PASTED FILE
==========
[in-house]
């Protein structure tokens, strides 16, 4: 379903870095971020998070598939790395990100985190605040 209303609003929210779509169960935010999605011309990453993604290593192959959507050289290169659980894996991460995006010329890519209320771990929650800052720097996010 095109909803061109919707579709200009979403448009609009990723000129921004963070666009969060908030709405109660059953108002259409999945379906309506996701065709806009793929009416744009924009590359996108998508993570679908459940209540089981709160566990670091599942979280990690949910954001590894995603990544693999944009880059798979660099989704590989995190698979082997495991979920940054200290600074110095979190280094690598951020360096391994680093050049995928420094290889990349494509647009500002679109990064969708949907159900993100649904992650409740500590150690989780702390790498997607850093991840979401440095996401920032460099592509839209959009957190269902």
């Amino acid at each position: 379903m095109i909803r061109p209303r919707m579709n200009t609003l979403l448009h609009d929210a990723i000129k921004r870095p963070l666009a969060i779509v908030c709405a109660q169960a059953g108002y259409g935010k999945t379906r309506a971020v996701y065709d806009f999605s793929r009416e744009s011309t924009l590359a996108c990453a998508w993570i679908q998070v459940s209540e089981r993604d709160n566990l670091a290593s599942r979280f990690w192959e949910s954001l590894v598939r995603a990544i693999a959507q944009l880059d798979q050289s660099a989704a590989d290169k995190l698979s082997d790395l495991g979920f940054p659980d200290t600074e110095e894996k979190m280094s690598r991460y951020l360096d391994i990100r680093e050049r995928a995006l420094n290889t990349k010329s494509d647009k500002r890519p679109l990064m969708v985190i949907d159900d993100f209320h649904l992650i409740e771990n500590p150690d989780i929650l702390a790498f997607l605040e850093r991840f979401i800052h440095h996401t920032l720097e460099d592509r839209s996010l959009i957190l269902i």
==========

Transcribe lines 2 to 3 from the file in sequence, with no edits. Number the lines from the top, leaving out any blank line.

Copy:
């Protein structure tokens, strides 16, 4: 379903870095971020998070598939790395990100985190605040 209303609003929210779509169960935010999605011309990453993604290593192959959507050289290169659980894996991460995006010329890519209320771990929650800052720097996010 095109909803061109919707579709200009979403448009609009990723000129921004963070666009969060908030709405109660059953108002259409999945379906309506996701065709806009793929009416744009924009590359996108998508993570679908459940209540089981709160566990670091599942979280990690949910954001590894995603990544693999944009880059798979660099989704590989995190698979082997495991979920940054200290600074110095979190280094690598951020360096391994680093050049995928420094290889990349494509647009500002679109990064969708949907159900993100649904992650409740500590150690989780702390790498997607850093991840979401440095996401920032460099592509839209959009957190269902």
């Amino acid at each position: 379903m095109i909803r061109p209303r919707m579709n200009t609003l979403l448009h609009d929210a990723i000129k921004r870095p963070l666009a969060i779509v908030c709405a109660q169960a059953g108002y259409g935010k999945t379906r309506a971020v996701y065709d806009f999605s793929r009416e744009s011309t924009l590359a996108c990453a998508w993570i679908q998070v459940s209540e089981r993604d709160n566990l670091a290593s599942r979280f990690w192959e949910s954001l590894v598939r995603a990544i693999a959507q944009l880059d798979q050289s660099a989704a590989d290169k995190l698979s082997d790395l495991g979920f940054p659980d200290t600074e110095e894996k979190m280094s690598r991460y951020l360096d391994i990100r680093e050049r995928a995006l420094n290889t990349k010329s494509d647009k500002r890519p679109l990064m969708v985190i949907d159900d993100f209320h649904l992650i409740e771990n500590p150690d989780i929650l702390a790498f997607l605040e850093r991840f979401i800052h440095h996401t920032l720097e460099d592509r839209s996010l959009i957190l269902i």